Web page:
problems are readily apparent to us, for we are confronted with them

daily in the newspapers, on radio and television, in our own

communities, perhaps in our own families. But how well do we

understand the people involved, their backgrounds, their ideas, the

thoughts that make them do as they do? This lack of mutual

understanding between peoples with differing ideas seems to be the

most serious problem facing our society today, not only in the United

States, but all over the


The years-long and on-going struggle between Democracy and Communism

is engendered by basic differences in political ideology. Even in

times of apparent peace the struggle goes on under the surface,

erupting periodically in "Koreas" and "Vietnams." The long-standing

attempts of racial, ethnic and religious minority groups to attain

full recognition of their ideals, to gain equality of treatment and

to end discrimination against themselves, has reached full-blown

proportions today. Tragically, the trend is toward all kinds of

violence to attract attention to their causes and to force

acceptance of their goals.

The dissatisfaction of young people with our society as they find it,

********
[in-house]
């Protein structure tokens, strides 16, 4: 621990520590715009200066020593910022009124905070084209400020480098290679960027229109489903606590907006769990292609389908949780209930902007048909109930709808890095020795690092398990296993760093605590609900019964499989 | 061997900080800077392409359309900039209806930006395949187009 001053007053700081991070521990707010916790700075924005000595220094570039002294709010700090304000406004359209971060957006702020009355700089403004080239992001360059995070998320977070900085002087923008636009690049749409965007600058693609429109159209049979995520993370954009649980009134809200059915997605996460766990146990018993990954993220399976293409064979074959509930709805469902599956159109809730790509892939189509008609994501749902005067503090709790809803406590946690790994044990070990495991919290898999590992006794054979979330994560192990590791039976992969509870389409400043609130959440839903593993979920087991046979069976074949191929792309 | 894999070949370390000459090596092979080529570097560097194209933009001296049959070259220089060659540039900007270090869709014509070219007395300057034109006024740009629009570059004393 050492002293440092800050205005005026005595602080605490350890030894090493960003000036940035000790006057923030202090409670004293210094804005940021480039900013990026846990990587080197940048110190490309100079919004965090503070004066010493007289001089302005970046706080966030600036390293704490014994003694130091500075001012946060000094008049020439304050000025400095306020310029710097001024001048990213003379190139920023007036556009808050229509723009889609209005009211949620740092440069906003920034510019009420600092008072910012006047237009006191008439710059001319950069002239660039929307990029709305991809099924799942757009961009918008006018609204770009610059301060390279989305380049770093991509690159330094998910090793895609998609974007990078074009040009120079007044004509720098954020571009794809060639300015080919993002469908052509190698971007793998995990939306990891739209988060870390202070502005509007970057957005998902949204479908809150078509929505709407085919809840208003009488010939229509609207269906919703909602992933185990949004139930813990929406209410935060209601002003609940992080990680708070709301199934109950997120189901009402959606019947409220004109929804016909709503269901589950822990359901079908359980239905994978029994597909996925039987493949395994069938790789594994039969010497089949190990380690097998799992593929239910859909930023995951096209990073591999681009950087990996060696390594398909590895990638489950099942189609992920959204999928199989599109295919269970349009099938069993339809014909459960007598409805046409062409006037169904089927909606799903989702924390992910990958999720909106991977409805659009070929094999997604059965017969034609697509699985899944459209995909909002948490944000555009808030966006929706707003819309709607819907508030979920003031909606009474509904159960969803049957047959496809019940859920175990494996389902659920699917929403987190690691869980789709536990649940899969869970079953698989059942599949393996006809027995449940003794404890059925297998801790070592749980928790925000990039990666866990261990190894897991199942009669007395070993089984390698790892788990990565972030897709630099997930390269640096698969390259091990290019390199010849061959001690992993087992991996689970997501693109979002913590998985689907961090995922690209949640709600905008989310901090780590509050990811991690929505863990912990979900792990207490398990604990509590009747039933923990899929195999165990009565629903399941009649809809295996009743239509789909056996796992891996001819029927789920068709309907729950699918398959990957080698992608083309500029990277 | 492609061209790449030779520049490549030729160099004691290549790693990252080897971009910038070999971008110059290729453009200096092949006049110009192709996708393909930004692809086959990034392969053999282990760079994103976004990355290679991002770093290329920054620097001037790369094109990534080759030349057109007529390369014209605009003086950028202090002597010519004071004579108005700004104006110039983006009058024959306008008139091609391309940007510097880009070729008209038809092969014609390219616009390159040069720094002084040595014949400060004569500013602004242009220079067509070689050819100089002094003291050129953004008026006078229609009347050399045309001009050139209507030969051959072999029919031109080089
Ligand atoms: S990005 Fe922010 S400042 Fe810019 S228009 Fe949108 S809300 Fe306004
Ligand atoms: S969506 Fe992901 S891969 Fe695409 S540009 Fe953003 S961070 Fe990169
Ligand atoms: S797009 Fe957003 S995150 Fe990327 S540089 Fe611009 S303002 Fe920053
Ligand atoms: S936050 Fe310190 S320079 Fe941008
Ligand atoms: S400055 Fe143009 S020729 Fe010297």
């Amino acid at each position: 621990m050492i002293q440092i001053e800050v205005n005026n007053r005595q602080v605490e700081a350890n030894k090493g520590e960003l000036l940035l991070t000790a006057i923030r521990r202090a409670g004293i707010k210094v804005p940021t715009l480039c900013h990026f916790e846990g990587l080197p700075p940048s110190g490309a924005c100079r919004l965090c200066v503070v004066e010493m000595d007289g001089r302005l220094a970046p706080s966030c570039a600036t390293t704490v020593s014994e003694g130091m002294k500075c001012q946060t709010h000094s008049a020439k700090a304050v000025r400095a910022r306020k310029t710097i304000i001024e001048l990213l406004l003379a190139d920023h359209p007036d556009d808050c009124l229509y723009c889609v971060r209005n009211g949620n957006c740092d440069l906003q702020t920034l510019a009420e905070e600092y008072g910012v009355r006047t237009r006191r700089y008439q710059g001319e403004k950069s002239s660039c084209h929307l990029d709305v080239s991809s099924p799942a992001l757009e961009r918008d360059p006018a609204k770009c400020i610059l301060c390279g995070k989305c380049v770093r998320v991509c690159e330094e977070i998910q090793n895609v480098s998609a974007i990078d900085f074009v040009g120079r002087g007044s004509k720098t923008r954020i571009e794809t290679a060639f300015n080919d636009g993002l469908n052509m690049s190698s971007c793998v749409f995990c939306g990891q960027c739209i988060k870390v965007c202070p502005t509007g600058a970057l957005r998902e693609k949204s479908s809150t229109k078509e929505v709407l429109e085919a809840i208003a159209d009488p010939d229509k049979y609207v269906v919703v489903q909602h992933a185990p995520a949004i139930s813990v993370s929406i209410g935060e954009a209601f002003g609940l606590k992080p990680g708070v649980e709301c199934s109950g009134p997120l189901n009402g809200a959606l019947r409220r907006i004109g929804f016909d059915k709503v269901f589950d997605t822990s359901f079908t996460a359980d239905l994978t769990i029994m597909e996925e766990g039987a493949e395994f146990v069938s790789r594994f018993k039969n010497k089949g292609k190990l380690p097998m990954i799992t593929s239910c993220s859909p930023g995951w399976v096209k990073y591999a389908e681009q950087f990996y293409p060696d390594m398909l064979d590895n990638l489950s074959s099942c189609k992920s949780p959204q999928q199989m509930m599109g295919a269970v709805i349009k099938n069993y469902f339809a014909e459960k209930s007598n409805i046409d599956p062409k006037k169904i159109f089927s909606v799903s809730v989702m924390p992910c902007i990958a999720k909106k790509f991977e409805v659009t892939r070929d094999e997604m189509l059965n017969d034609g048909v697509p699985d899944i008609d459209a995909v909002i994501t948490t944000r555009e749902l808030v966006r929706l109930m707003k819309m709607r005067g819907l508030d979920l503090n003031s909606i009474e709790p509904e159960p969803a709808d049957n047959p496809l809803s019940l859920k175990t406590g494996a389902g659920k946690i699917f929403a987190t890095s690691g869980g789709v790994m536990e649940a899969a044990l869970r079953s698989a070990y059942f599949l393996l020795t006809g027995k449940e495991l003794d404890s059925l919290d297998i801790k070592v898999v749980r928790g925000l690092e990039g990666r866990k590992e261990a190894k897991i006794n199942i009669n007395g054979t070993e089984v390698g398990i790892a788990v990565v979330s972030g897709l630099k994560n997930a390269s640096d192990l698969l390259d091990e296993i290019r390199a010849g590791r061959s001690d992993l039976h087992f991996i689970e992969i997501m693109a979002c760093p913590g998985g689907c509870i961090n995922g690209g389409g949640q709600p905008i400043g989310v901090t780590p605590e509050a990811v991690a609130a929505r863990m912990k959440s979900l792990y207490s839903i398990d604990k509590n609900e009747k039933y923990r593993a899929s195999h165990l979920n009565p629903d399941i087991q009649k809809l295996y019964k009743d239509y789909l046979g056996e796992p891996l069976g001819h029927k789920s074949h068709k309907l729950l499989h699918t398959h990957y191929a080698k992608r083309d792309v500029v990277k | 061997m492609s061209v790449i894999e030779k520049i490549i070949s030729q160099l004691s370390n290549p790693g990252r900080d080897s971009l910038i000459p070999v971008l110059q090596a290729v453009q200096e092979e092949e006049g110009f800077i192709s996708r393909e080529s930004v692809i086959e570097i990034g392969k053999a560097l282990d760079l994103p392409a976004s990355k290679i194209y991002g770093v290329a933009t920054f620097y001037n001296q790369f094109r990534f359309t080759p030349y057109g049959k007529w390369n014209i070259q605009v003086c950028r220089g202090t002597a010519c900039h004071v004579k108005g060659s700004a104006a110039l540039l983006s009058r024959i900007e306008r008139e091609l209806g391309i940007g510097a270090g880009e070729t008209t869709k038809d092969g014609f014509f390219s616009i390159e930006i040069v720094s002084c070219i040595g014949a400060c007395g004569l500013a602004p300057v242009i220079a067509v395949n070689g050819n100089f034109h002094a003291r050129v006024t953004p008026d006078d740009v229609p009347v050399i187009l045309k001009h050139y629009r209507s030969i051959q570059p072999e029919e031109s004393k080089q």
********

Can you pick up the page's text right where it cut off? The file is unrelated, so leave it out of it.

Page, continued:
and their search for some way to change it, for some way out of the

commonplace, has caused increasing numbers to experiment with all

kinds of drugs, often casually at first, then with increasing

frequency until the user is completely dependent upon his daily

doses. New York City, with over 100,000 drug addicts, is a startling

illustration of the depth and the scope of the problem. Many other

cities and even rural communities, both in America and elsewhere in

the world, present a similar picture, if not in numbers, at least in

the percentage of the population using drugs, with an attendant rise

in violence. In spite of the

publicity about contamination and pollution of our environment and

natural resources, we see